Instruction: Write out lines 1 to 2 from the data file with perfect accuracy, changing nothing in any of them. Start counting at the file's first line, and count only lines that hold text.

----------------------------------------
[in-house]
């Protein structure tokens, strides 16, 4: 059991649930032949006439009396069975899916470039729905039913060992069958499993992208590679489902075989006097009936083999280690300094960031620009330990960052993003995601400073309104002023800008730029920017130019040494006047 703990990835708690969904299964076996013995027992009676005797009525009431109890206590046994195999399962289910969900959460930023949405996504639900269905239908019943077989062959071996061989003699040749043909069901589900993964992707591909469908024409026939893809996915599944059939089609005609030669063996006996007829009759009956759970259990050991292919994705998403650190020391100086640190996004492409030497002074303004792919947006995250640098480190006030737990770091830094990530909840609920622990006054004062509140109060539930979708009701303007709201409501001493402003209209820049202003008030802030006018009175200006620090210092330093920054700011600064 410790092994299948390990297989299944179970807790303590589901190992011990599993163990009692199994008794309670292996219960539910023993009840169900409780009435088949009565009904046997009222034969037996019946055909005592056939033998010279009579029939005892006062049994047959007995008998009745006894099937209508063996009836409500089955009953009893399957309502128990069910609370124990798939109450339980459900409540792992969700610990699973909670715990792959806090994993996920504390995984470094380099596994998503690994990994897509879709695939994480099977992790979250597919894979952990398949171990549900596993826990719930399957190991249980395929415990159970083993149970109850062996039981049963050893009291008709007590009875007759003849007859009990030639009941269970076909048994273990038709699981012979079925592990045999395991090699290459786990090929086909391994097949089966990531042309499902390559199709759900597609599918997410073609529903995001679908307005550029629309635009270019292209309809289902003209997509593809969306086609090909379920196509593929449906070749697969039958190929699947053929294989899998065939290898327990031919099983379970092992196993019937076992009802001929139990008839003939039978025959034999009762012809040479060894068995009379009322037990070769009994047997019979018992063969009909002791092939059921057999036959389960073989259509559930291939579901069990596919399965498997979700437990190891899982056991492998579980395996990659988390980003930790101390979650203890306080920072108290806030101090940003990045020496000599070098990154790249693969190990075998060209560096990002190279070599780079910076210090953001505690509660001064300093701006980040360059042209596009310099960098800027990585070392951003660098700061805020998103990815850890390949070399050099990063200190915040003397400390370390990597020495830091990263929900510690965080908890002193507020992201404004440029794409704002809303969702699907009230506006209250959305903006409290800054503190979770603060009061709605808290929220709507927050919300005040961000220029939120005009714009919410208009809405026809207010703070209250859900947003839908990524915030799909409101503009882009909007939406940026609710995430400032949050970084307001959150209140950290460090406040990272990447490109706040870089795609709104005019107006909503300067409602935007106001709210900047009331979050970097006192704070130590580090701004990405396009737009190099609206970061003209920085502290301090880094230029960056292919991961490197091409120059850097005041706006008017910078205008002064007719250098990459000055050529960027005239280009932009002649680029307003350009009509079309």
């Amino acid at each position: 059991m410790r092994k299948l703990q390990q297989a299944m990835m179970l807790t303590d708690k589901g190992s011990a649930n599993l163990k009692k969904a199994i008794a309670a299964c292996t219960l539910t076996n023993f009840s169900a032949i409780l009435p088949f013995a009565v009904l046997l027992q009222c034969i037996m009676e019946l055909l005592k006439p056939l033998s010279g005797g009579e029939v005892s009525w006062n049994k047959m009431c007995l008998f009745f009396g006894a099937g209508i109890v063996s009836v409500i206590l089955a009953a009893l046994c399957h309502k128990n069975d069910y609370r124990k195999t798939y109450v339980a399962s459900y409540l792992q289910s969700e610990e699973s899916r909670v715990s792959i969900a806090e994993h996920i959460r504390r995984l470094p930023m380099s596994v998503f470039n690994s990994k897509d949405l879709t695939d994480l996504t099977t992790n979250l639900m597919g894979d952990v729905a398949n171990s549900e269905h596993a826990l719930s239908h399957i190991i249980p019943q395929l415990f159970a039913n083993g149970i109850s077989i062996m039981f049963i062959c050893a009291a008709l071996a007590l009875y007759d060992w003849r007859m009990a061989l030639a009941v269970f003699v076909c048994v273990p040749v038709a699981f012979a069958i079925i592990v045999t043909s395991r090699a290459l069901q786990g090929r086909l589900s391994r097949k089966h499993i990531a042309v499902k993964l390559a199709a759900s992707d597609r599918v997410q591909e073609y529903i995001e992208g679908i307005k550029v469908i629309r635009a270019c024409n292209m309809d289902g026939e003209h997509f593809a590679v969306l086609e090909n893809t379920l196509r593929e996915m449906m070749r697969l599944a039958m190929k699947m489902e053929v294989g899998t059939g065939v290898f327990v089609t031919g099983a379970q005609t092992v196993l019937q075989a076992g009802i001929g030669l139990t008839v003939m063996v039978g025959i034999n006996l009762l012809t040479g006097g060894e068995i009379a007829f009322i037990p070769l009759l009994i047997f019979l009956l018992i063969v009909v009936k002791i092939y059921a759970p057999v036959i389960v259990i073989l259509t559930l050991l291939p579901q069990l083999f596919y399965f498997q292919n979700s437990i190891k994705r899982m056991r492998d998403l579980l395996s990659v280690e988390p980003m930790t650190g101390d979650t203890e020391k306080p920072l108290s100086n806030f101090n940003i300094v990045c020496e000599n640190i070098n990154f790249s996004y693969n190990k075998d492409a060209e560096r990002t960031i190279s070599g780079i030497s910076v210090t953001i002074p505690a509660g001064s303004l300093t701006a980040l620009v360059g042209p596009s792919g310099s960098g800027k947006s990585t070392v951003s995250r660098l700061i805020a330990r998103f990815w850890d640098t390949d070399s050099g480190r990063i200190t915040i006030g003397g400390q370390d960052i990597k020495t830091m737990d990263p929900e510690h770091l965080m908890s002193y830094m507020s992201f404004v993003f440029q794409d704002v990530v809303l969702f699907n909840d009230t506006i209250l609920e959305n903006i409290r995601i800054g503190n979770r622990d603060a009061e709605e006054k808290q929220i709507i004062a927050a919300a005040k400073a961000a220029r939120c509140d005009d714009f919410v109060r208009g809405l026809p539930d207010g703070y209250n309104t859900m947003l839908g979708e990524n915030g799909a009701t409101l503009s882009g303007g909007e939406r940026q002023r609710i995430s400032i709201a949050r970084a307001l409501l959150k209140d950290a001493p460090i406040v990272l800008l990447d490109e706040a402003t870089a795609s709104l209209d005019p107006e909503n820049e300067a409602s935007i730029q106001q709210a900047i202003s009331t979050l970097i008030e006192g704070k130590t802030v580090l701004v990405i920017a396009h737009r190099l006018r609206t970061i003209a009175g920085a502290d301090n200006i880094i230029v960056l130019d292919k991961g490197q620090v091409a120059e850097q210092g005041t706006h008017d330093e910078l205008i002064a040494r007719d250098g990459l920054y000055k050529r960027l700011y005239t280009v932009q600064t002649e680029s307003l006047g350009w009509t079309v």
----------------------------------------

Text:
[in-house]
């Protein structure tokens, strides 16, 4: 059991649930032949006439009396069975899916470039729905039913060992069958499993992208590679489902075989006097009936083999280690300094960031620009330990960052993003995601400073309104002023800008730029920017130019040494006047 703990990835708690969904299964076996013995027992009676005797009525009431109890206590046994195999399962289910969900959460930023949405996504639900269905239908019943077989062959071996061989003699040749043909069901589900993964992707591909469908024409026939893809996915599944059939089609005609030669063996006996007829009759009956759970259990050991292919994705998403650190020391100086640190996004492409030497002074303004792919947006995250640098480190006030737990770091830094990530909840609920622990006054004062509140109060539930979708009701303007709201409501001493402003209209820049202003008030802030006018009175200006620090210092330093920054700011600064 410790092994299948390990297989299944179970807790303590589901190992011990599993163990009692199994008794309670292996219960539910023993009840169900409780009435088949009565009904046997009222034969037996019946055909005592056939033998010279009579029939005892006062049994047959007995008998009745006894099937209508063996009836409500089955009953009893399957309502128990069910609370124990798939109450339980459900409540792992969700610990699973909670715990792959806090994993996920504390995984470094380099596994998503690994990994897509879709695939994480099977992790979250597919894979952990398949171990549900596993826990719930399957190991249980395929415990159970083993149970109850062996039981049963050893009291008709007590009875007759003849007859009990030639009941269970076909048994273990038709699981012979079925592990045999395991090699290459786990090929086909391994097949089966990531042309499902390559199709759900597609599918997410073609529903995001679908307005550029629309635009270019292209309809289902003209997509593809969306086609090909379920196509593929449906070749697969039958190929699947053929294989899998065939290898327990031919099983379970092992196993019937076992009802001929139990008839003939039978025959034999009762012809040479060894068995009379009322037990070769009994047997019979018992063969009909002791092939059921057999036959389960073989259509559930291939579901069990596919399965498997979700437990190891899982056991492998579980395996990659988390980003930790101390979650203890306080920072108290806030101090940003990045020496000599070098990154790249693969190990075998060209560096990002190279070599780079910076210090953001505690509660001064300093701006980040360059042209596009310099960098800027990585070392951003660098700061805020998103990815850890390949070399050099990063200190915040003397400390370390990597020495830091990263929900510690965080908890002193507020992201404004440029794409704002809303969702699907009230506006209250959305903006409290800054503190979770603060009061709605808290929220709507927050919300005040961000220029939120005009714009919410208009809405026809207010703070209250859900947003839908990524915030799909409101503009882009909007939406940026609710995430400032949050970084307001959150209140950290460090406040990272990447490109706040870089795609709104005019107006909503300067409602935007106001709210900047009331979050970097006192704070130590580090701004990405396009737009190099609206970061003209920085502290301090880094230029960056292919991961490197091409120059850097005041706006008017910078205008002064007719250098990459000055050529960027005239280009932009002649680029307003350009009509079309």